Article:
We are forever learning to be better parents to our children, and that is not different when parenting a child with special needs. Occasionally, someone from Sage’s school will ask if we have any tips to respond to a certain trigger or behavior, and outside of bonding over our shared helplessness, at times we’ve got nothing. Sometimes we wing it, probably more often than we would like. While there are certain things we can prepare for, there are always surprises.
1. The unexpected loud space: If we know we’re headed somewhere over-stimulating, we’ll throw a pair of earmuffs or headphones in a purse “just in case.” Yet, there are places we know we don’t need them. Enter mistake number one. Church is a place that isn’t “too loud.” Well, until last weekend. No ear muffs.
What helped: Enter exit strategy. We walked out the back door and rolled up the arms on Mommy’s jacket since we needed to get out before hers was found. A friend got a message to my spouse. Turns out, it was a beautiful day and running through the spiral garden was just the grounding she needed. Momma caught up with coats and big brother a few minutes later and all was well.
2. The bloody nose: Oh my gosh! Sage took a sneaker (with a foot inside) to her nose on the playground, less than five minutes into the trip. I had two kids and a dog, and there was a decent pouring of blood. The site of the blood FREAKED HER OUT! I had one tissue on me, which she quickly bled through. The screams paralyzed the park and everyone offered to help. What do you do? If I had two kids and no dog, I likely would have tried to manage it right there, but with the dog and a park full of attention, the only answer is to flee. The attention added to the sensory overload already triggered by blood. The dog attached to my arm made it a little hard for me to play nurse.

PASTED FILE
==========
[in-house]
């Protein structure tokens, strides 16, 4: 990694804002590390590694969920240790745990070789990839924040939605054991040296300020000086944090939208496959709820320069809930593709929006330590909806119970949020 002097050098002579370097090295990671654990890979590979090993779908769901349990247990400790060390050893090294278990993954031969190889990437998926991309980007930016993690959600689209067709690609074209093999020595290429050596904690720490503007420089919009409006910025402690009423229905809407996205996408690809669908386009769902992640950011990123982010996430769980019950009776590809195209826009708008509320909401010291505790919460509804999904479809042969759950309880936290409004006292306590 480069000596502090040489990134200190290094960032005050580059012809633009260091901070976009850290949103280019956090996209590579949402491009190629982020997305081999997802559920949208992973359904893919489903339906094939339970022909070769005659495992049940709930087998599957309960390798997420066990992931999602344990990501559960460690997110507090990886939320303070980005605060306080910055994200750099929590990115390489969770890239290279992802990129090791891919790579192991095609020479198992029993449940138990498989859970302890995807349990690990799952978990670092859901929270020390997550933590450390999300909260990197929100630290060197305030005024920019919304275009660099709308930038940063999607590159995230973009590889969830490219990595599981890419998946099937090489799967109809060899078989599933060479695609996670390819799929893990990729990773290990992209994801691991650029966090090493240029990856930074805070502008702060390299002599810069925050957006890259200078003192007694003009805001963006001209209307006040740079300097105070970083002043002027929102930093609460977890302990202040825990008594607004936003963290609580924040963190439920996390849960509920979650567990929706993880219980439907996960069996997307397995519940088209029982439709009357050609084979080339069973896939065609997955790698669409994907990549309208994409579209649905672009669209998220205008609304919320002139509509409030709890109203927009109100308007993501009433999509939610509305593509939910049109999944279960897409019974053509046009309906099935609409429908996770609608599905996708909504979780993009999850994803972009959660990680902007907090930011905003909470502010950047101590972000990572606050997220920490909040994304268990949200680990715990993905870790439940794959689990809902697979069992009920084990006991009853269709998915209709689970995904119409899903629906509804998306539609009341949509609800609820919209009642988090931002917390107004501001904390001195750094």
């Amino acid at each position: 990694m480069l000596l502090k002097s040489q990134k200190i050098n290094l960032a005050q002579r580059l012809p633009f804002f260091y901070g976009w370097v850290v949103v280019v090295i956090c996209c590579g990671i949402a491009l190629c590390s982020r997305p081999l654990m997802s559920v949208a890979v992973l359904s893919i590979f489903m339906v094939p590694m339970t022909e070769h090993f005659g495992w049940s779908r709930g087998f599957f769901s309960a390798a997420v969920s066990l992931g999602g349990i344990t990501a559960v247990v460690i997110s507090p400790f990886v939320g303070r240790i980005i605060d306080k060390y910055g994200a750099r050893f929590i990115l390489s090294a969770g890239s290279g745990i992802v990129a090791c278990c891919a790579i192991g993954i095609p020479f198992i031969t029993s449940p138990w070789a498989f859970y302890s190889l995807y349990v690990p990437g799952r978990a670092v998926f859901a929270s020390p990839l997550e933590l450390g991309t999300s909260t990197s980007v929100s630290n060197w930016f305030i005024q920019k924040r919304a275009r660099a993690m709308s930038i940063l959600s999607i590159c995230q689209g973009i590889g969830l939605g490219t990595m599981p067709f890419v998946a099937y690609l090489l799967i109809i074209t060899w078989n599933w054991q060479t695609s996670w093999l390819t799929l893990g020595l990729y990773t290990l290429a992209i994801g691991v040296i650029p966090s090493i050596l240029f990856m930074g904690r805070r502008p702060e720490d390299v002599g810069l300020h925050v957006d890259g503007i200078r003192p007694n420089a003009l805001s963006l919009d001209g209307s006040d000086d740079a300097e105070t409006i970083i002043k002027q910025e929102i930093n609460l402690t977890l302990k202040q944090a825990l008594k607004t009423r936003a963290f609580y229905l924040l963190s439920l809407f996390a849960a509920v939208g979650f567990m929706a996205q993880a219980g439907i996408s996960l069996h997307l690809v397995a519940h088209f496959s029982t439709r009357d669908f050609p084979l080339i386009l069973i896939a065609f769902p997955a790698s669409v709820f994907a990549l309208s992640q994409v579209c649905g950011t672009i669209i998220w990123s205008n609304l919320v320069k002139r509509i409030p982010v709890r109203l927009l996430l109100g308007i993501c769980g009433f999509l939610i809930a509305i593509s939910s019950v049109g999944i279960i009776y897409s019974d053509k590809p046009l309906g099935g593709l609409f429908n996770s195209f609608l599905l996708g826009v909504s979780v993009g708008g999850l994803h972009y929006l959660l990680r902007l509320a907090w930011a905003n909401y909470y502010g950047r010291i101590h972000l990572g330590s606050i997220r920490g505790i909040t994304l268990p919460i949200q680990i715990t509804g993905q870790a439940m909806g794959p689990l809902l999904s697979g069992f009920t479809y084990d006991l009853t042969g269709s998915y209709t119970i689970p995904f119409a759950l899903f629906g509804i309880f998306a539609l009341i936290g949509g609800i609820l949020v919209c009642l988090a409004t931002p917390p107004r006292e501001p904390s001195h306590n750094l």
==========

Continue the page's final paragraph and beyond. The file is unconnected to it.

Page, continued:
What helped: Giving everyone a job, even my daughter. She could hold the tissue to her nose, which also required concentration that took her panic down a notch. My son could hold the dog while I moved us all towards the car. Leaving the scene minimized the sensory overload. Extra bonus points that Momma (preferred mom) was at home to help soothe.
3. The repeat cycle: Sadly, once the blood stopped and Sage’s spunk returned, there wasn’t any daylight left and we couldn’t return to the park. Not following the agenda can result in a repeat cycle reminiscent of a scratched 45 (am I dating myself here). She wants to go back to the park, and right now it isn’t possible. It’s akin to breaking a promise.
What helped: Time. I explained why we couldn’t return, and when I thought we could. I validated how sad she was, and acknowledged how much she wanted to go back. Still, while she usually sings herself to sleep, this time she’s crying out for the park. I can’t fix it, but I can lovingly wait it out and get her back to the park at our first window of opportunity.
As she develops and her needs change, so does how Autism impacts her and how she needs us to respond. Just when we think we have a routine down, something changes. I bet that sounds a lot like parenting any child. We need to accept that we will forever be flying by the seat of our pants, and we just try to have some good humor along the way. Another plus is when we can remember to thank those who help us through the tough times, and often that helper is big brother. He needs to get back to the park to finish his play time just as much as she does. Until we can, thanking him for leaving so easily, and helping all go smoothly, may be all I have to offer.
But then again, it is enough.